So a manager that consistently outperforms by 10 per cent, a manager who persistently underperforms by 10 per cent or a manager that doesn’t outperform at all, all have the same tracking error, of zero, because they’re consistent. So you lose some of that information.
And there is another issue in terms of concentration. I’ve never really heard anybody have a good definition of what a concentrated portfolio is. Most of the feedback that I generally have is, you know, something with 25-50 stocks in it. But you know, in Australian equities that could easily represent 5 or 10 per cent of your investable universe. If I look at a global portfolio, if I use that same metric of 5 or 10 per cent in the universe of 6000 securities or so, well shouldn’t I be holding 600 securities for the same level of concentration? But even in that context people are still thinking about 25-50 securities. So that’s been an interesting conundrum.
Amanda White: Let’s throw it to the table to get a few definitions of what you guys actually call concentrated portfolios.
Russell Clarke: It’s somewhat of a theoretical construct. People would typically think, low number of securities, a reasonably large active stock position versus a benchmark.
Laurence Irlicht: You could, if you chose to, select 25 stocks that would probably get you a reasonably low tracking error to the Australian index, if you selected and weighted those 25 stocks appropriately. Look at your top contributors to portfolio volatility. For instance, in the Australian market a few months ago, BHP alone contributed 20 per cent of the total risk for the market. The ASX300, you’ve got 300 stocks – in one sense that doesn’t sound concentrated, but on the other hand everybody knows the Australian market is concentrated. If you look at one stock being 20 per cent of the risk.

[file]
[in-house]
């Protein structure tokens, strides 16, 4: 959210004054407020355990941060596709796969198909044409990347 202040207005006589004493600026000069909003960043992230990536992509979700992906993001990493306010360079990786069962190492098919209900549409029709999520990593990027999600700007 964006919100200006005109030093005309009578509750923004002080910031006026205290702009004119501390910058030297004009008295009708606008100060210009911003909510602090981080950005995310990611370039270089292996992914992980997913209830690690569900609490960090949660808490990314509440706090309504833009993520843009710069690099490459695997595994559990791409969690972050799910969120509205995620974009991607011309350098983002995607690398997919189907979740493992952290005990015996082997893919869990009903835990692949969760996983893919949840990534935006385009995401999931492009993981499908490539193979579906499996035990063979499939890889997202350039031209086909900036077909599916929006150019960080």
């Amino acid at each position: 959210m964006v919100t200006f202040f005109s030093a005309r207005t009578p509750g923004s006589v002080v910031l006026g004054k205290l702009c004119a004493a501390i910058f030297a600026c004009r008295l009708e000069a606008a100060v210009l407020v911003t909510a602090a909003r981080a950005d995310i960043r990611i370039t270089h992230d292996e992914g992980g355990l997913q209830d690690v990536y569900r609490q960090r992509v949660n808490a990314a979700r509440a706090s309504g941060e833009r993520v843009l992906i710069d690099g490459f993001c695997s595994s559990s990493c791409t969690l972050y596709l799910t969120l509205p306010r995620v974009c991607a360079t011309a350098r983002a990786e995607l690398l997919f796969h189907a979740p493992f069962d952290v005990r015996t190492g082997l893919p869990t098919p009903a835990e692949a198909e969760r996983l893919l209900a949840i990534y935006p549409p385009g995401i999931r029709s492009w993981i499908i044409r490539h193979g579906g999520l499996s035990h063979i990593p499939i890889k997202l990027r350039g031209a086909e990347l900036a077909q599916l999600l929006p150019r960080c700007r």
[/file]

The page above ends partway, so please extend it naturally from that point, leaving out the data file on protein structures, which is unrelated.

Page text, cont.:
Amanda White: What about you, Steven?
Steven Carew: You can have a 100 or 200 stock global manager, but if they’re investing very heavily in say the small cap space, or the emerging market space, that’s very different to if they’re just swimming in the large cap space. So it’s impossible to define and you’ve just got to make an assessment of the overall risks, to see whether there’s a concentration of risk or not.
Michael Bailey: Thinking about it cynically you could almost say it’s somewhat marketing driven. Everyone seems to have released a concentrated version of their original portfolio, a ‘best ideas’ portfolio. To all of the consultants here – what sort of questions do you ask of managers who are offering a concentrated or a ‘select’ version of their core? Do you get them to justify why they are running two products?